Touring the Universe through Binoculars Atlas is now freeware http://www.philharrington.net/tuba.htm it can print observing charts, but has a few annoying quirks. These include having no horizon line, and moving about is a bit irritating.
I use a combination of a 1962 star chart, the Australian Astronomy 2022 almanac and SkyMap Pro 11.0 . I highly recommend the Australian Astronomy 2022 almanac. It is more helpful for planetary/comet/asteroidal observations and eclipses than for double stars, clusters galaxies etc, but is an excellent resource for Australian observers and anyone who would like to seriously follow the planets in Australia should have this almanac. It has easy to follow month-by-month summary information, as well as detailed charts, tables and whole sky maps. It is easily navigated. The Almanac is often in big bookstores or optical shops, or email email@example.com to purchase a copy directly for those outside major population centres. The Australian Astronomy almanac comes out in around November for the following year, and is now approx $30.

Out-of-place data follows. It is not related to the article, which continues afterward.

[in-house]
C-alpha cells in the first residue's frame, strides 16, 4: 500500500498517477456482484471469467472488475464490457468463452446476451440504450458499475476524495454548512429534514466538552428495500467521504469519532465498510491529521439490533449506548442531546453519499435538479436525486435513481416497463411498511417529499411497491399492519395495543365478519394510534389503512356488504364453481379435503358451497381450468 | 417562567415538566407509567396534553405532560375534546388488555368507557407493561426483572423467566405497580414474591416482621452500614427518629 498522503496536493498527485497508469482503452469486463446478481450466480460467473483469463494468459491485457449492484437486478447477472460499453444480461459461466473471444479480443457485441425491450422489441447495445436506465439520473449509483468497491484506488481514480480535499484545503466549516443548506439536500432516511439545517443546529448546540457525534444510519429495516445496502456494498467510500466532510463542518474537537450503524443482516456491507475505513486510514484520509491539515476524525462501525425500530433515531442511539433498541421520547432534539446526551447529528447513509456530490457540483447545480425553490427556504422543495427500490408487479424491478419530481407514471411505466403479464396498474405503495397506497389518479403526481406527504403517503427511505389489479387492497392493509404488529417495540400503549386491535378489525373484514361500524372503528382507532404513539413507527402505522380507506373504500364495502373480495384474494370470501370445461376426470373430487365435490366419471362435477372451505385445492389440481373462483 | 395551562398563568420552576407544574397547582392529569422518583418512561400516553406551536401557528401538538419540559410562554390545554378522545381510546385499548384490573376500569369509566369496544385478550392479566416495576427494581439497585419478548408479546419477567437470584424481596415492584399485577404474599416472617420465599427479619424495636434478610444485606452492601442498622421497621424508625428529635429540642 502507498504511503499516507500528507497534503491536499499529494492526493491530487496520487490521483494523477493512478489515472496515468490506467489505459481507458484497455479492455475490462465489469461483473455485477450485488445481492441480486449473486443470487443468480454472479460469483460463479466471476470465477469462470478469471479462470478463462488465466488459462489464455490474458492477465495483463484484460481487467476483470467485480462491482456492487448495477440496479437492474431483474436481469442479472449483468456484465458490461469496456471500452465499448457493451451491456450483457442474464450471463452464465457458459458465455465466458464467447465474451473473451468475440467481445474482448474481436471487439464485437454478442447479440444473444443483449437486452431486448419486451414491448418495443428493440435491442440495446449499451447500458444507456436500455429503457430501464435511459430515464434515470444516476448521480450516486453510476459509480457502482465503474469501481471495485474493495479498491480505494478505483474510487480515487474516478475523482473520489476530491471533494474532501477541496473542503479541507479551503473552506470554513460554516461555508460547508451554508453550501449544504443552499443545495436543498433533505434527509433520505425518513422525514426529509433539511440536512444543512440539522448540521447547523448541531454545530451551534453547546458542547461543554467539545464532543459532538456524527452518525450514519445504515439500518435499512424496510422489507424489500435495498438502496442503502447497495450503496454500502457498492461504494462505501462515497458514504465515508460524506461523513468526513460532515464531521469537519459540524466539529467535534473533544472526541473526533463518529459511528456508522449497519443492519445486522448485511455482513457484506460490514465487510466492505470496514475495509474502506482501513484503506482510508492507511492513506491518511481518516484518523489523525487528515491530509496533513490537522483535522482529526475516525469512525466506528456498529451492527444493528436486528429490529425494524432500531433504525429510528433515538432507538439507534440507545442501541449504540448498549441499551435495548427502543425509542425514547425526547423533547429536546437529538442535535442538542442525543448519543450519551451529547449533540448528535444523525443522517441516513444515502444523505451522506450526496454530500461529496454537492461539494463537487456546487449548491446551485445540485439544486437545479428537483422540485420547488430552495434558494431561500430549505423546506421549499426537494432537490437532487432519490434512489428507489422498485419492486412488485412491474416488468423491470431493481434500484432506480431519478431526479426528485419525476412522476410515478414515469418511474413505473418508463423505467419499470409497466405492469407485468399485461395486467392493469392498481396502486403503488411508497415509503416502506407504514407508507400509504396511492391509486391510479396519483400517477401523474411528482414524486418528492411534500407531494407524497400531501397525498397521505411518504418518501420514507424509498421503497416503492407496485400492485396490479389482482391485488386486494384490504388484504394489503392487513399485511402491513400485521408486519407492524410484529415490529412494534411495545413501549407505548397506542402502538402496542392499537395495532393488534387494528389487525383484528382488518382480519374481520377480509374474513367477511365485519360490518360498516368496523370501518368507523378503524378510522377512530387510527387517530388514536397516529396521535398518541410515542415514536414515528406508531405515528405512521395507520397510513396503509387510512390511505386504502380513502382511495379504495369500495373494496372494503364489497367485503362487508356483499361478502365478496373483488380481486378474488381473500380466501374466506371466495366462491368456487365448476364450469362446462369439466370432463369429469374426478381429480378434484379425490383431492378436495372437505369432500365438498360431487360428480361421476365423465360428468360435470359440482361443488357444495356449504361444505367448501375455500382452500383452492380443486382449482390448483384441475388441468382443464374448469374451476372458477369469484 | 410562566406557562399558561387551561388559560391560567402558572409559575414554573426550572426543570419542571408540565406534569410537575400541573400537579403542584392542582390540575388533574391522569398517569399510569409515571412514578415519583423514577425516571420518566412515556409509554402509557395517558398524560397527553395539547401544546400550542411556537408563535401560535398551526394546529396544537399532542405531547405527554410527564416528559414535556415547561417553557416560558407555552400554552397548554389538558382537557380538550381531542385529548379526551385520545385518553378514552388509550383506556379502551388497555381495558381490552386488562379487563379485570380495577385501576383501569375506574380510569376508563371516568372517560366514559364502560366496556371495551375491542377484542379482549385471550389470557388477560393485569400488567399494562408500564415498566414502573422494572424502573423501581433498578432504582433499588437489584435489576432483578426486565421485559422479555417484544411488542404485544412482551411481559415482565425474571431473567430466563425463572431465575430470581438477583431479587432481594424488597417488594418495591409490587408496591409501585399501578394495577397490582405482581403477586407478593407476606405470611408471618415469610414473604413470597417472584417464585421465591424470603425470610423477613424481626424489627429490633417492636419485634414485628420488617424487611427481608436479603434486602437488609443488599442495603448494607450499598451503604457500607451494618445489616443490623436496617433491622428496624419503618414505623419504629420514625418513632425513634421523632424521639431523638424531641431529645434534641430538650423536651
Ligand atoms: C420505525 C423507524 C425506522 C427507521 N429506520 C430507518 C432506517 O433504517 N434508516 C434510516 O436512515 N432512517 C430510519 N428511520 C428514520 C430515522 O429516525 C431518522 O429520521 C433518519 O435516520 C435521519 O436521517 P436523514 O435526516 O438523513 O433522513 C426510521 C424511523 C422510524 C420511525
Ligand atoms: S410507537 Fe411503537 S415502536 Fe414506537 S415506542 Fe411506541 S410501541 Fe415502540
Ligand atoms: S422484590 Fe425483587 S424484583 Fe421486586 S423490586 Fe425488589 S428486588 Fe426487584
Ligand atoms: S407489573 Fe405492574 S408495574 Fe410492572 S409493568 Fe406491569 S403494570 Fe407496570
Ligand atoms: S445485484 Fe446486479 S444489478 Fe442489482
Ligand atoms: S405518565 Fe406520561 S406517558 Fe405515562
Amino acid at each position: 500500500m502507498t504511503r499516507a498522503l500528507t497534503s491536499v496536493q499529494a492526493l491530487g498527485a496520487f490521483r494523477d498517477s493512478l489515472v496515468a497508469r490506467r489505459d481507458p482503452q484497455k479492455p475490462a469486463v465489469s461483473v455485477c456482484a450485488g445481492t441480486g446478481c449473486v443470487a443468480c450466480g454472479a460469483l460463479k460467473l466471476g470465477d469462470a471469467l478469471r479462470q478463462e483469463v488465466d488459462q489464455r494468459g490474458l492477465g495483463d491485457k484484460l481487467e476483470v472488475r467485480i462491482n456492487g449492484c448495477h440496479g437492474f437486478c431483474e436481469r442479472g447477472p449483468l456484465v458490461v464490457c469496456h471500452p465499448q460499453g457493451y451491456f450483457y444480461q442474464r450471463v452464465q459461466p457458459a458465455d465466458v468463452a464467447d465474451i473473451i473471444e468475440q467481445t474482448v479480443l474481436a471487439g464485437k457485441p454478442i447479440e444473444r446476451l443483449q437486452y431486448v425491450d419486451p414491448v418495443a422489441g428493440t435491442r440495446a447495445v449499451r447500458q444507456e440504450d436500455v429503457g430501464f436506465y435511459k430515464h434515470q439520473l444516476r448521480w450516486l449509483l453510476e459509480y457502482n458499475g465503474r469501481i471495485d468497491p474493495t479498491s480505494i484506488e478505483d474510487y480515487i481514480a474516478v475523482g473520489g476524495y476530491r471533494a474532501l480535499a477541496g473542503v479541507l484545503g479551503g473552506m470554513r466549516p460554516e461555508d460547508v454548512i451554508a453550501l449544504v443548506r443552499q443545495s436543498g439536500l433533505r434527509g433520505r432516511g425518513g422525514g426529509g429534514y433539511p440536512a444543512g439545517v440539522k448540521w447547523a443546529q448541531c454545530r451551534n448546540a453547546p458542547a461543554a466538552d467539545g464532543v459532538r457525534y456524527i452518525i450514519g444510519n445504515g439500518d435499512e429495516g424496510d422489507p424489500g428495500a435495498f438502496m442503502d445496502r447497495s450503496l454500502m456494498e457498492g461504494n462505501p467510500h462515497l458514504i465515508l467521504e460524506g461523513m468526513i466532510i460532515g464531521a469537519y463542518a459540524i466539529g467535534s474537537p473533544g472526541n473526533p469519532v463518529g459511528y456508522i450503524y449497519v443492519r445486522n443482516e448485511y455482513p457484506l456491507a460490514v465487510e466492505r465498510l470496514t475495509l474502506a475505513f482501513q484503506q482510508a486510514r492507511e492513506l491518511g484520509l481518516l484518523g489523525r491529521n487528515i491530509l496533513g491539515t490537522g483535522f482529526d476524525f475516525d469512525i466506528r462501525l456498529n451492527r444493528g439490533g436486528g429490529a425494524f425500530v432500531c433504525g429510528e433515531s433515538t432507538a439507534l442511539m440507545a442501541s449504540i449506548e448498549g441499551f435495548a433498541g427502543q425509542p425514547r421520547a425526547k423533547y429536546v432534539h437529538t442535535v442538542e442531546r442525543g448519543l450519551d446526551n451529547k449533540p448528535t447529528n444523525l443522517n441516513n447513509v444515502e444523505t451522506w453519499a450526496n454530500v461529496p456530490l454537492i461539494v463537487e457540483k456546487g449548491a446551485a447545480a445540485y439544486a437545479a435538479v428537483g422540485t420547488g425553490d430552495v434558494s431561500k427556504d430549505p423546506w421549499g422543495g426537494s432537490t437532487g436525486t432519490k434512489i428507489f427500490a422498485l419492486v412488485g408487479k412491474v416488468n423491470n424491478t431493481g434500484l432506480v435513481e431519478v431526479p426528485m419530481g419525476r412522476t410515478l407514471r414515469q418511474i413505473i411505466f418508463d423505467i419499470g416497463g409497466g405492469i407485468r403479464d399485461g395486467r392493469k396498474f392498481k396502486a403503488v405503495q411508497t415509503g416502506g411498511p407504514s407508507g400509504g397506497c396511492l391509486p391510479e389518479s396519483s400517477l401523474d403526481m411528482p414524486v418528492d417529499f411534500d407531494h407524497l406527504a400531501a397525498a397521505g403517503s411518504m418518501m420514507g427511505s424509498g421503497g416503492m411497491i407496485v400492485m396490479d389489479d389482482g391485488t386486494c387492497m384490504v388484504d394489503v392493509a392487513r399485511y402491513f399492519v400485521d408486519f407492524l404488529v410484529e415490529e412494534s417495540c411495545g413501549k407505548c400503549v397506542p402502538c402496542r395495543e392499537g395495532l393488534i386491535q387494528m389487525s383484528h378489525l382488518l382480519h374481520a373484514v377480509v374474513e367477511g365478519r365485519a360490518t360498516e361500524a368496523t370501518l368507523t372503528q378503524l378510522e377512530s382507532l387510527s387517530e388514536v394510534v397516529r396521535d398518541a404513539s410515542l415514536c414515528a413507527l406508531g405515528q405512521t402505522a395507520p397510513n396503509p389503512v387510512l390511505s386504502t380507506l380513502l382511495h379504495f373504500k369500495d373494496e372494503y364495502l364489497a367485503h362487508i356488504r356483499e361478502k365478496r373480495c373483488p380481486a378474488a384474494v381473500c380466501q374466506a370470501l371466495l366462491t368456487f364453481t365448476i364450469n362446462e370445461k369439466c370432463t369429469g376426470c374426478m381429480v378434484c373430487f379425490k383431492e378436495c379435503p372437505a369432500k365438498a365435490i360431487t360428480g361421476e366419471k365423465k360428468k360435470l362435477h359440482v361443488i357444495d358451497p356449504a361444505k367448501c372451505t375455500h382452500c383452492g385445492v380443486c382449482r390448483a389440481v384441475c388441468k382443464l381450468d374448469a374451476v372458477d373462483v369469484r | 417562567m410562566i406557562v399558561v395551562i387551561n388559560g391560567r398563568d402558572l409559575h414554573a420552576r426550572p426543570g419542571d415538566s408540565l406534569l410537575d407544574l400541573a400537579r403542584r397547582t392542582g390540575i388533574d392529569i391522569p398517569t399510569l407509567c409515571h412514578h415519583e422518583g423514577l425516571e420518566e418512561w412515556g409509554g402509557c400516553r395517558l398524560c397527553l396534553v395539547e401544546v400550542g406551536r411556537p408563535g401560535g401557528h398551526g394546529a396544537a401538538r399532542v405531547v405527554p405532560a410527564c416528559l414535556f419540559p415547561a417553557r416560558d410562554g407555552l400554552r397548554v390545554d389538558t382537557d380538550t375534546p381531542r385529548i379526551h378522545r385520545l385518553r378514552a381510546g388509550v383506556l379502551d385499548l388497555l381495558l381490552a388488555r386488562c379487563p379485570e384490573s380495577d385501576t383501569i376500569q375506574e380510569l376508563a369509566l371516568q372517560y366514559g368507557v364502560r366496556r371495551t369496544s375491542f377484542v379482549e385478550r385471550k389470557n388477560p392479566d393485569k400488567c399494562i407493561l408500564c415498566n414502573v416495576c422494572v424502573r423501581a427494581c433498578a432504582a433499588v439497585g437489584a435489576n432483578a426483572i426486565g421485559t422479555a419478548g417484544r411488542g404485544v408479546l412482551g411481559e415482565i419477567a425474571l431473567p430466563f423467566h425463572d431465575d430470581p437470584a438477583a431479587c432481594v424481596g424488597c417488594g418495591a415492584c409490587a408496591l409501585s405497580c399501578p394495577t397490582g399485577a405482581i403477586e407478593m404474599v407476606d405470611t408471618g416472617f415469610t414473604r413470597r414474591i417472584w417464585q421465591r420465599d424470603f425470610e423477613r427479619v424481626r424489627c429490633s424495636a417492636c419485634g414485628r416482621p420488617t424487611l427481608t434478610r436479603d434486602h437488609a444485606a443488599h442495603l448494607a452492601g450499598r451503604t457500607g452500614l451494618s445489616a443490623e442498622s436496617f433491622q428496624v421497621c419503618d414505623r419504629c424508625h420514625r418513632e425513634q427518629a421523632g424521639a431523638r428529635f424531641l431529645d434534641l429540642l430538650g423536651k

Sky and Telescope now also do an Australian version of their magazine.
For detailed chart drawing and timing of events, as well as satellite track predictions I feed the information from the almanac into the SkyMap Pro 11.0, planetarium program. This is a very handy program which prints maps of every possible orientation and scale. The maps on this page are produced by SkyMap. An update to SkyMap 12.0 which handles Windows 10 is now available, If anyone does still wish to buy a copy of SkyMap Pro 12, please email Chris Marriott at "firstname.lastname@example.org".
A shareware version of SkyMap that runs on windows 3.x, and win95 can be found here http://www.winsite.com/info/pc/win3/desktop/skymp21a.zip this is approximately 640 Kb zipped.